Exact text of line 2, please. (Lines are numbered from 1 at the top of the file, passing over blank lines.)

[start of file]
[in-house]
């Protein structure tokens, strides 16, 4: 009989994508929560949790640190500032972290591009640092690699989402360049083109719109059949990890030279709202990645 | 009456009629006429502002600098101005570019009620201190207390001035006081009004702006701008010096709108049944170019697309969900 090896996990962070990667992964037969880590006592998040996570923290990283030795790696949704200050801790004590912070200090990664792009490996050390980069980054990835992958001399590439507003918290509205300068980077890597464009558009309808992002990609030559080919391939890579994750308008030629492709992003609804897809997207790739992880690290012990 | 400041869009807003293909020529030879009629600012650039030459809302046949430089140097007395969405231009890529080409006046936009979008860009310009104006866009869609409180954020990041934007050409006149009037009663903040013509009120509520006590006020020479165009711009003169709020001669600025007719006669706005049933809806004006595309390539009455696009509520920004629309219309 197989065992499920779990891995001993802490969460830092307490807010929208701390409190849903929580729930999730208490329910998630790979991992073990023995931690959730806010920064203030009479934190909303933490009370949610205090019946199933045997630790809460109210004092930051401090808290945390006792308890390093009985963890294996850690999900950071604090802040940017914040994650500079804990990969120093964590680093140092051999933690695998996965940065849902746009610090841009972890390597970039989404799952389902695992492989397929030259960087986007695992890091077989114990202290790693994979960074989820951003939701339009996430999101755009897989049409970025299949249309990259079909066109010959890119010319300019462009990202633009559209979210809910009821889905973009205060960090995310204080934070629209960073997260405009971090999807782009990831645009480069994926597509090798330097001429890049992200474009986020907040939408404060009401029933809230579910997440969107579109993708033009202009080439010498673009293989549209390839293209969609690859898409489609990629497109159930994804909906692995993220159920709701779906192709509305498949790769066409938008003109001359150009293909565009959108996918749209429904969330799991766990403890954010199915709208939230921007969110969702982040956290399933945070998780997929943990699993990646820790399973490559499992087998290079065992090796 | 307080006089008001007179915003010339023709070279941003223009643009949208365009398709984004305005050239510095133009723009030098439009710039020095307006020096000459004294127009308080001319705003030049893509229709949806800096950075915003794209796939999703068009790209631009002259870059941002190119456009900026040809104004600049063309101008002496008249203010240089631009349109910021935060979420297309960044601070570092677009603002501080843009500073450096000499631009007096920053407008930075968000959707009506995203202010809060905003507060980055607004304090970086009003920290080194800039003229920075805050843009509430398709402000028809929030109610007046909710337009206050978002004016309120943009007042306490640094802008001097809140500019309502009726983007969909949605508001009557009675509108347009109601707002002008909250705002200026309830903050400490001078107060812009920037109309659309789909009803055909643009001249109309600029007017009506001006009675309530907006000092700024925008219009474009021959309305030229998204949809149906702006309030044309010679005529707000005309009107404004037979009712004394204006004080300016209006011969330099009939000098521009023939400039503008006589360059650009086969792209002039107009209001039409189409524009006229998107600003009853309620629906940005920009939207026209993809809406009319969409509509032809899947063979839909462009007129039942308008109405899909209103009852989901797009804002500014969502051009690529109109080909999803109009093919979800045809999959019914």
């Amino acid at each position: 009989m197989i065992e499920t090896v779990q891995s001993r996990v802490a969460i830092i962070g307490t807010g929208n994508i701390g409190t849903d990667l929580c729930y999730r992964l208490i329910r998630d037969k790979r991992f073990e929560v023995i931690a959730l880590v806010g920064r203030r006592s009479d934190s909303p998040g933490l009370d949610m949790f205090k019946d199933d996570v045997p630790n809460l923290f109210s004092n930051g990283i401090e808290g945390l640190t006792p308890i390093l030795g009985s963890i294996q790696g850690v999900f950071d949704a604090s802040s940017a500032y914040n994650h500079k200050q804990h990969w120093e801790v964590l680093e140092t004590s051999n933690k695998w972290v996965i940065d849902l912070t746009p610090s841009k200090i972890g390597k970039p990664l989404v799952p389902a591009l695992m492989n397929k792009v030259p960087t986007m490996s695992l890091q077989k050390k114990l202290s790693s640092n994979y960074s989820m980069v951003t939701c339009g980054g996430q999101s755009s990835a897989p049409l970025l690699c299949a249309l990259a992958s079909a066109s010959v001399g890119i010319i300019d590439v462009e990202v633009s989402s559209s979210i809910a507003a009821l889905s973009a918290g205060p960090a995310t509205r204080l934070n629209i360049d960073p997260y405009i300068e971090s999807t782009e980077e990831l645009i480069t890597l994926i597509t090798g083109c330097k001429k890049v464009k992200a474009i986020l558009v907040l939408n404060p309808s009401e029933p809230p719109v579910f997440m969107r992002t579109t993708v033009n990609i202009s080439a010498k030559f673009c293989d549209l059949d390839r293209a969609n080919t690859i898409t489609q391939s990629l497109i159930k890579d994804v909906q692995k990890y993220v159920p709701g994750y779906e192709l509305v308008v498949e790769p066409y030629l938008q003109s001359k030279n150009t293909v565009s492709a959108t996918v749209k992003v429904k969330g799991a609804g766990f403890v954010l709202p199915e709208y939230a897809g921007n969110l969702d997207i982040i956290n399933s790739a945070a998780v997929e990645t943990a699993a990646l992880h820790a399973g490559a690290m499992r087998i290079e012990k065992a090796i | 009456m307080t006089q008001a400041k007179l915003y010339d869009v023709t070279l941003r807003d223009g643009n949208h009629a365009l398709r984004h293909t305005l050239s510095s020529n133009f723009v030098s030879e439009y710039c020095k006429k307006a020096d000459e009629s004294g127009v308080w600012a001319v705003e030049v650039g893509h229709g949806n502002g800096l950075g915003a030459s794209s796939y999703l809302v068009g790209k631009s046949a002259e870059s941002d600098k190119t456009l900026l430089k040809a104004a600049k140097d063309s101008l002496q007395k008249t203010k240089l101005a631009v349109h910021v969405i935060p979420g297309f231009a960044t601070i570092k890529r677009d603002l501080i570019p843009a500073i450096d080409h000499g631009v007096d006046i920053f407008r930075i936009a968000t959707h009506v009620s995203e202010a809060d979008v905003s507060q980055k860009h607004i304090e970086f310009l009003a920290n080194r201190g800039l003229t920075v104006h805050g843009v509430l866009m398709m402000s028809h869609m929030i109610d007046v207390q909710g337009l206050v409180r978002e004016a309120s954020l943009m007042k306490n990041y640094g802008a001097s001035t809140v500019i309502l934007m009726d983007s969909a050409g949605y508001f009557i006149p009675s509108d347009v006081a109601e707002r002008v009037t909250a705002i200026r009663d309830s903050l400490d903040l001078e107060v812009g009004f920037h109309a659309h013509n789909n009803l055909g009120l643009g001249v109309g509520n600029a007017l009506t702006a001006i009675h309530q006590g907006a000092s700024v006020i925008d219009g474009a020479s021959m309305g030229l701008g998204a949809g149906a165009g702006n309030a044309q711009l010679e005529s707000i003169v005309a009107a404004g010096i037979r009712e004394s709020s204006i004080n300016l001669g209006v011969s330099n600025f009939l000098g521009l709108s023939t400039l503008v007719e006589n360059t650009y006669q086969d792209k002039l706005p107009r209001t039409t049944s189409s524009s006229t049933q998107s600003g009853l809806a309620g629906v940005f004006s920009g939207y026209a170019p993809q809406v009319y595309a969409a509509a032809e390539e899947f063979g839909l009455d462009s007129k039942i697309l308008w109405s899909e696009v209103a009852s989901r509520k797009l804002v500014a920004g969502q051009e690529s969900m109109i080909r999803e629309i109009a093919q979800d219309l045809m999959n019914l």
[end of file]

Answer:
């Protein structure tokens, strides 16, 4: 009989994508929560949790640190500032972290591009640092690699989402360049083109719109059949990890030279709202990645 | 009456009629006429502002600098101005570019009620201190207390001035006081009004702006701008010096709108049944170019697309969900 090896996990962070990667992964037969880590006592998040996570923290990283030795790696949704200050801790004590912070200090990664792009490996050390980069980054990835992958001399590439507003918290509205300068980077890597464009558009309808992002990609030559080919391939890579994750308008030629492709992003609804897809997207790739992880690290012990 | 400041869009807003293909020529030879009629600012650039030459809302046949430089140097007395969405231009890529080409006046936009979008860009310009104006866009869609409180954020990041934007050409006149009037009663903040013509009120509520006590006020020479165009711009003169709020001669600025007719006669706005049933809806004006595309390539009455696009509520920004629309219309 197989065992499920779990891995001993802490969460830092307490807010929208701390409190849903929580729930999730208490329910998630790979991992073990023995931690959730806010920064203030009479934190909303933490009370949610205090019946199933045997630790809460109210004092930051401090808290945390006792308890390093009985963890294996850690999900950071604090802040940017914040994650500079804990990969120093964590680093140092051999933690695998996965940065849902746009610090841009972890390597970039989404799952389902695992492989397929030259960087986007695992890091077989114990202290790693994979960074989820951003939701339009996430999101755009897989049409970025299949249309990259079909066109010959890119010319300019462009990202633009559209979210809910009821889905973009205060960090995310204080934070629209960073997260405009971090999807782009990831645009480069994926597509090798330097001429890049992200474009986020907040939408404060009401029933809230579910997440969107579109993708033009202009080439010498673009293989549209390839293209969609690859898409489609990629497109159930994804909906692995993220159920709701779906192709509305498949790769066409938008003109001359150009293909565009959108996918749209429904969330799991766990403890954010199915709208939230921007969110969702982040956290399933945070998780997929943990699993990646820790399973490559499992087998290079065992090796 | 307080006089008001007179915003010339023709070279941003223009643009949208365009398709984004305005050239510095133009723009030098439009710039020095307006020096000459004294127009308080001319705003030049893509229709949806800096950075915003794209796939999703068009790209631009002259870059941002190119456009900026040809104004600049063309101008002496008249203010240089631009349109910021935060979420297309960044601070570092677009603002501080843009500073450096000499631009007096920053407008930075968000959707009506995203202010809060905003507060980055607004304090970086009003920290080194800039003229920075805050843009509430398709402000028809929030109610007046909710337009206050978002004016309120943009007042306490640094802008001097809140500019309502009726983007969909949605508001009557009675509108347009109601707002002008909250705002200026309830903050400490001078107060812009920037109309659309789909009803055909643009001249109309600029007017009506001006009675309530907006000092700024925008219009474009021959309305030229998204949809149906702006309030044309010679005529707000005309009107404004037979009712004394204006004080300016209006011969330099009939000098521009023939400039503008006589360059650009086969792209002039107009209001039409189409524009006229998107600003009853309620629906940005920009939207026209993809809406009319969409509509032809899947063979839909462009007129039942308008109405899909209103009852989901797009804002500014969502051009690529109109080909999803109009093919979800045809999959019914």